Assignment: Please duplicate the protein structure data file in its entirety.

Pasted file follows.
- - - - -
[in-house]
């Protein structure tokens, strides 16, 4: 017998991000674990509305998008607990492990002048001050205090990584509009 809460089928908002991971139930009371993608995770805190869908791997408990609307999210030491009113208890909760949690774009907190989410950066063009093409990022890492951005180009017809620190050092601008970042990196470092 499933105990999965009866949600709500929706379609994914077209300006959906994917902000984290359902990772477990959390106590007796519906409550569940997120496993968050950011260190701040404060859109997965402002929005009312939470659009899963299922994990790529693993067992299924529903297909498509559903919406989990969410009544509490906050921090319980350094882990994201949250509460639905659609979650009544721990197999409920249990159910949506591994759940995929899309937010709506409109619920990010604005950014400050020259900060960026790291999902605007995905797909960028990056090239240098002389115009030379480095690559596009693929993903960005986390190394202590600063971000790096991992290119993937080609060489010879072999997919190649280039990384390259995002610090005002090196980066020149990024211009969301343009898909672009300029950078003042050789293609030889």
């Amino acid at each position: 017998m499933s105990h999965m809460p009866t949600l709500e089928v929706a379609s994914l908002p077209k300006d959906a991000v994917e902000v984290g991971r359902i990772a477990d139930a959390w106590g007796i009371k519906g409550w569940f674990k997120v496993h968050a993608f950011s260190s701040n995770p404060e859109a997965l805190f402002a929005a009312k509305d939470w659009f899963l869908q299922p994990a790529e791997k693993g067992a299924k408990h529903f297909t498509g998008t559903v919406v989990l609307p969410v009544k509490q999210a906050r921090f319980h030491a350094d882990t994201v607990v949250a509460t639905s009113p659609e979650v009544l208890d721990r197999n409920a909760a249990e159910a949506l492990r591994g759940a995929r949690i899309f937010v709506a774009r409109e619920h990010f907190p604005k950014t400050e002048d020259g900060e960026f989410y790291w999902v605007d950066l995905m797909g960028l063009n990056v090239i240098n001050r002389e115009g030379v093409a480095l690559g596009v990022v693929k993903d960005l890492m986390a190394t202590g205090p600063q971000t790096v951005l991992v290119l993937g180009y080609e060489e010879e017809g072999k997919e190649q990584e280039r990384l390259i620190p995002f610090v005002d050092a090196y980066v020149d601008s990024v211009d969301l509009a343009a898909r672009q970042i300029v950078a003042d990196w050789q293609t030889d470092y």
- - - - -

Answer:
[in-house]
């Protein structure tokens, strides 16, 4: 017998991000674990509305998008607990492990002048001050205090990584509009 809460089928908002991971139930009371993608995770805190869908791997408990609307999210030491009113208890909760949690774009907190989410950066063009093409990022890492951005180009017809620190050092601008970042990196470092 499933105990999965009866949600709500929706379609994914077209300006959906994917902000984290359902990772477990959390106590007796519906409550569940997120496993968050950011260190701040404060859109997965402002929005009312939470659009899963299922994990790529693993067992299924529903297909498509559903919406989990969410009544509490906050921090319980350094882990994201949250509460639905659609979650009544721990197999409920249990159910949506591994759940995929899309937010709506409109619920990010604005950014400050020259900060960026790291999902605007995905797909960028990056090239240098002389115009030379480095690559596009693929993903960005986390190394202590600063971000790096991992290119993937080609060489010879072999997919190649280039990384390259995002610090005002090196980066020149990024211009969301343009898909672009300029950078003042050789293609030889």
């Amino acid at each position: 017998m499933s105990h999965m809460p009866t949600l709500e089928v929706a379609s994914l908002p077209k300006d959906a991000v994917e902000v984290g991971r359902i990772a477990d139930a959390w106590g007796i009371k519906g409550w569940f674990k997120v496993h968050a993608f950011s260190s701040n995770p404060e859109a997965l805190f402002a929005a009312k509305d939470w659009f899963l869908q299922p994990a790529e791997k693993g067992a299924k408990h529903f297909t498509g998008t559903v919406v989990l609307p969410v009544k509490q999210a906050r921090f319980h030491a350094d882990t994201v607990v949250a509460t639905s009113p659609e979650v009544l208890d721990r197999n409920a909760a249990e159910a949506l492990r591994g759940a995929r949690i899309f937010v709506a774009r409109e619920h990010f907190p604005k950014t400050e002048d020259g900060e960026f989410y790291w999902v605007d950066l995905m797909g960028l063009n990056v090239i240098n001050r002389e115009g030379v093409a480095l690559g596009v990022v693929k993903d960005l890492m986390a190394t202590g205090p600063q971000t790096v951005l991992v290119l993937g180009y080609e060489e010879e017809g072999k997919e190649q990584e280039r990384l390259i620190p995002f610090v005002d050092a090196y980066v020149d601008s990024v211009d969301l509009a343009a898909r672009q970042i300029v950078a003042d990196w050789q293609t030889d470092y």